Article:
C. Access to procedures

15. The right to seek asylum also requires that individual asylum-seekers be given access to fair and efficient procedures for the determination of their claims. UNHCR welcomes the fact that, during the period under review, a number of States have adopted legislation to implement the international refugee instruments, or are in the process of adopting such legislation. Some States have undertaken reviews of their legislation during the same period, in order to ensure balanced determination criteria as well as to make procedures fairer and more efficient. UNHCR was often called upon, during the year, to contribute its expertise to the process of State reflection which preceded the adoption of a refugee law. UNHCR has much appreciated the cooperation with States in this regard.

16. The Office has, though, been concerned about some recent legislative initiatives and administrative practices designed apparently to restrict access to full refugee determination procedures. UNHCR shares the concern of States about the misuse of asylum procedures, particularly as this can undermine protection possibilities. However, it is also the Office's experience that exclusive resort to measures to combat abuse, without balancing them by adequate means to identify genuine cases, can lead to refoulement of refugees. Developments over the reporting period which gave rise to some concern included:

(a) The denial by some countries of access to asylum procedures for asylum-seekers who lack documentation;

(b) The imposition of unreasonable time-limits for the filing of asylum requests;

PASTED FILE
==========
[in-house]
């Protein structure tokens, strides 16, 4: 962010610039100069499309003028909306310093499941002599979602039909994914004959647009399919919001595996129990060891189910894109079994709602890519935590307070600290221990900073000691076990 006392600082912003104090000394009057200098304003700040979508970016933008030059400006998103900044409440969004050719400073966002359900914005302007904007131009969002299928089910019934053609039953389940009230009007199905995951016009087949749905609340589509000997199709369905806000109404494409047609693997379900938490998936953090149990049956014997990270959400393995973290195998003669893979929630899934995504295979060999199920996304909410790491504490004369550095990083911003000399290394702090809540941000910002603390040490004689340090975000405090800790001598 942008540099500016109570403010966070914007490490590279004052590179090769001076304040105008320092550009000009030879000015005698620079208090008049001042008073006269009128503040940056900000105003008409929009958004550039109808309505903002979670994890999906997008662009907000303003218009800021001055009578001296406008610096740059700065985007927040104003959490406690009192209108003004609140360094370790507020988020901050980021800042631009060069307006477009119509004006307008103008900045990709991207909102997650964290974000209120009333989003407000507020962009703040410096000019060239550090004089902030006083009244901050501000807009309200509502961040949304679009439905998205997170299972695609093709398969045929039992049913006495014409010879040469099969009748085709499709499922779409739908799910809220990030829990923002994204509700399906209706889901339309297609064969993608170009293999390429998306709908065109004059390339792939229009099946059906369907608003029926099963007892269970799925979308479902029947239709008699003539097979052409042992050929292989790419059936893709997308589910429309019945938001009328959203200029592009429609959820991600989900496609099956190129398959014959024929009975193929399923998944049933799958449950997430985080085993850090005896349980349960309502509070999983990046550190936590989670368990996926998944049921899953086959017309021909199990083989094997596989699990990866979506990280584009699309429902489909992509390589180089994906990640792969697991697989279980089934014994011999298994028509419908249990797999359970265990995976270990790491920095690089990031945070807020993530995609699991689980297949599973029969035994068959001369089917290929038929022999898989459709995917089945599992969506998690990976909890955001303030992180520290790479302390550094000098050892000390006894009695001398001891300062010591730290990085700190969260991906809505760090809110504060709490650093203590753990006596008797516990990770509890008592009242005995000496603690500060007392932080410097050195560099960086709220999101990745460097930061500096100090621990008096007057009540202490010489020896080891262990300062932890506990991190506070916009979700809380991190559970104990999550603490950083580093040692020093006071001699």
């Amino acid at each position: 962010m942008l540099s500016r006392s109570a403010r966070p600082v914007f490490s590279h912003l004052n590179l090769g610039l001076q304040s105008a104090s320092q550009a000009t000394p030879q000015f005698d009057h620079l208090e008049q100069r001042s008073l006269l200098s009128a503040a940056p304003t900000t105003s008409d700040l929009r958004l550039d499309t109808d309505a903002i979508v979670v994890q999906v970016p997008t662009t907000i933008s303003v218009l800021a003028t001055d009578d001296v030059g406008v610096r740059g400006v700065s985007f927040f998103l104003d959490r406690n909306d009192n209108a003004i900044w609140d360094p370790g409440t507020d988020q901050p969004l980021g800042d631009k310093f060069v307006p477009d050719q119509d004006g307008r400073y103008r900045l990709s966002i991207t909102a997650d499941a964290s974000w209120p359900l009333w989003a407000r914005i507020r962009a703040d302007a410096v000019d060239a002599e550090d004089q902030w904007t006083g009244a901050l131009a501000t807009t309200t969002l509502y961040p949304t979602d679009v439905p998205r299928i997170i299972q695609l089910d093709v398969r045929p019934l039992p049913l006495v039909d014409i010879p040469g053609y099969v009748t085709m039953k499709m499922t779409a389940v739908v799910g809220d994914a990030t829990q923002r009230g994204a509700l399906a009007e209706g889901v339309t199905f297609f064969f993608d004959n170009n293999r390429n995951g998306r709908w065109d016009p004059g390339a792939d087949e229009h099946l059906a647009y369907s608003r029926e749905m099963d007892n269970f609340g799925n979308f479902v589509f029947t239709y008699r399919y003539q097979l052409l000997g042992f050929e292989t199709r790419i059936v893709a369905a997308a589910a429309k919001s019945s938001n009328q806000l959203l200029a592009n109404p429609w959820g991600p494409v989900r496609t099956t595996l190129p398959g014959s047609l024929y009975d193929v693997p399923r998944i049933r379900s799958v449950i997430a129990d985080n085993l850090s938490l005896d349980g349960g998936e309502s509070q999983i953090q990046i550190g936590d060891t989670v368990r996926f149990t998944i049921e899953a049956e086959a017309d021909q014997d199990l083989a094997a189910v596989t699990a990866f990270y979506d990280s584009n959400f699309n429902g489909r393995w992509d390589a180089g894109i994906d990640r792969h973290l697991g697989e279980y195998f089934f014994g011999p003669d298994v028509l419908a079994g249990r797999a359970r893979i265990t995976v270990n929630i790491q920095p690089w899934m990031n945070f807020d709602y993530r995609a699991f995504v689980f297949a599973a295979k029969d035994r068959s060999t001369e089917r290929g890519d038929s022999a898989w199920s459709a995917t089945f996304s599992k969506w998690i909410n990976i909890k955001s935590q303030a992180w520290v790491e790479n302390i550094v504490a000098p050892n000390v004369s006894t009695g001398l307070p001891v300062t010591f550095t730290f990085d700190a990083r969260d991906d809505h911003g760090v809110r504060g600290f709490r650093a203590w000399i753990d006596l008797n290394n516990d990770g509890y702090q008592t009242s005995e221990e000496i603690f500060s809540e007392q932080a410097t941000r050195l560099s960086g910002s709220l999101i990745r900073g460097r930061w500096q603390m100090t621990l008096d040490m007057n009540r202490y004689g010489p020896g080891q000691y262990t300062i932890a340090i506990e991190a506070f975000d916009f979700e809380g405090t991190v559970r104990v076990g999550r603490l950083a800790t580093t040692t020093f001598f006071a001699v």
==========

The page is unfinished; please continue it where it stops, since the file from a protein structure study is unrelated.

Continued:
(c) The return of asylum-seekers to third countries of transit or of previous stay, without proper guarantees of accessibility to safety in the third country, or that the third country will readmit the asylum-seeker and will consider his or her claim;

(d) The taking of decisions on returns in some cases by inexperienced and untrained border officials, without reference to a central authority;

(e) The inappropriate application of the notion of "manifestly unfounded claims", to channel through accelerated procedures claims that raise complex substantive issues (such as those connected to the application of exclusion clauses), or that require an in-depth consideration of objective and subjective factors (such as the evaluation of credibility or the application of the concept of internal flight alternative.)

17. Special problems arise in cases of large-scale influxes. Clearly, here, individual status determination procedures may have no immediate place, and a different approach may be called for if the aim of extending effective protection to all those who need it is to be met. Mass influxes impose particular burdens on receiving countries, who are often those least able, for economic and development reasons, to shoulder these burdens. Arrangements which recognize the unquantifiable social, political, environmental, security and other costs to host countries should be elaborated and implemented, in order to ensure a balanced sharing of responsibilities, so that the burden on any one country does not become too onerous.

18. Temporary protection régimes have been put in place in some parts of the world to ensure protection in mass influxes on a short-term basis. UNHCR agrees that temporary protection is a useful response to displacement such as, for example, the outflow from the former Yugoslavia. It is, though, not suitable for all situations, and should not become a substitute for the right of refugees to seek and enjoy asylum in accordance with internationally agreed standards. UNHCR is particularly concerned by recent efforts in some countries to develop temporary protection as a response to arrivals of individual asylum-seekers, with the effect of limiting access to refugee status determination procedures and the full range of refugee protections to which individual refugees would otherwise be entitled.